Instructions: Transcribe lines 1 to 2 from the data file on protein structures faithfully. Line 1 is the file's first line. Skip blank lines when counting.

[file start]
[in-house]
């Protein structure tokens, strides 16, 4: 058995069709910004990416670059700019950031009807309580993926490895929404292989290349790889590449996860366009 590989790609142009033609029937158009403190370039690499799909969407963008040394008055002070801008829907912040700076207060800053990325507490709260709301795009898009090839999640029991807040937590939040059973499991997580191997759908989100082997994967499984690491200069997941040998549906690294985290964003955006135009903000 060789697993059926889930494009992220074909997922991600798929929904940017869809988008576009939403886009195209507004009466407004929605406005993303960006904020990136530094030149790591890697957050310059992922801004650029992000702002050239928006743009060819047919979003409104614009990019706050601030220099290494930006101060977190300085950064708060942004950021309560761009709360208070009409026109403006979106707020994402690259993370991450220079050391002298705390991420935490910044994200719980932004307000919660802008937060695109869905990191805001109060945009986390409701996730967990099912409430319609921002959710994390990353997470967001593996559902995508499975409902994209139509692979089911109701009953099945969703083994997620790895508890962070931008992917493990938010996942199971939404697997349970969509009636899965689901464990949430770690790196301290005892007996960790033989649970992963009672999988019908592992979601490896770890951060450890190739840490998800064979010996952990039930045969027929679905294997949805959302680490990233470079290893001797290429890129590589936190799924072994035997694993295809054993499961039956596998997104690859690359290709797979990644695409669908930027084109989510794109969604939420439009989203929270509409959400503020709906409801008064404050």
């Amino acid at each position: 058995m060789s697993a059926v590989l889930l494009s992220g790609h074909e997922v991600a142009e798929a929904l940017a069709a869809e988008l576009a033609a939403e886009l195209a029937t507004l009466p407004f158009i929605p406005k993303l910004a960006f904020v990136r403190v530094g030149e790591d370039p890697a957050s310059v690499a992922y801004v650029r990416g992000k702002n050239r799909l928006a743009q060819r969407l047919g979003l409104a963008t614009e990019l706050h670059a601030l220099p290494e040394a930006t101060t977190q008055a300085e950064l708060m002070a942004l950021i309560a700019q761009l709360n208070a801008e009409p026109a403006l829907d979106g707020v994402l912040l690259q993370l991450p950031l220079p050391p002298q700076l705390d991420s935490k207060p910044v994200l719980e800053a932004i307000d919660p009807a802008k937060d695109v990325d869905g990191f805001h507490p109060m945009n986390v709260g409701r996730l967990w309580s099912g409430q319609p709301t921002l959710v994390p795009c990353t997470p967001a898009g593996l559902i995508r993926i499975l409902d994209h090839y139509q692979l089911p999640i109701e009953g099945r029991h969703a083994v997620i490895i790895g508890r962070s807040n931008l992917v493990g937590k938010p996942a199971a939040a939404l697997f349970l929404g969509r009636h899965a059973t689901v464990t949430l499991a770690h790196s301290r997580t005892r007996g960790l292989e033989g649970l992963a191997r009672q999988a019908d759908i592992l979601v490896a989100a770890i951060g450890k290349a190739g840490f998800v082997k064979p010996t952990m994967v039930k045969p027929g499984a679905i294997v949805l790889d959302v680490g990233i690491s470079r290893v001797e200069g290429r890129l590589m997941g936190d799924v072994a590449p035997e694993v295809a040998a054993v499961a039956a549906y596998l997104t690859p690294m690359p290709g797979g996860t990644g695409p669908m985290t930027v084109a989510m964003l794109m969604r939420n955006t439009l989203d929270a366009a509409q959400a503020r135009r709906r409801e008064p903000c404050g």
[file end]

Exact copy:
[in-house]
């Protein structure tokens, strides 16, 4: 058995069709910004990416670059700019950031009807309580993926490895929404292989290349790889590449996860366009 590989790609142009033609029937158009403190370039690499799909969407963008040394008055002070801008829907912040700076207060800053990325507490709260709301795009898009090839999640029991807040937590939040059973499991997580191997759908989100082997994967499984690491200069997941040998549906690294985290964003955006135009903000 060789697993059926889930494009992220074909997922991600798929929904940017869809988008576009939403886009195209507004009466407004929605406005993303960006904020990136530094030149790591890697957050310059992922801004650029992000702002050239928006743009060819047919979003409104614009990019706050601030220099290494930006101060977190300085950064708060942004950021309560761009709360208070009409026109403006979106707020994402690259993370991450220079050391002298705390991420935490910044994200719980932004307000919660802008937060695109869905990191805001109060945009986390409701996730967990099912409430319609921002959710994390990353997470967001593996559902995508499975409902994209139509692979089911109701009953099945969703083994997620790895508890962070931008992917493990938010996942199971939404697997349970969509009636899965689901464990949430770690790196301290005892007996960790033989649970992963009672999988019908592992979601490896770890951060450890190739840490998800064979010996952990039930045969027929679905294997949805959302680490990233470079290893001797290429890129590589936190799924072994035997694993295809054993499961039956596998997104690859690359290709797979990644695409669908930027084109989510794109969604939420439009989203929270509409959400503020709906409801008064404050």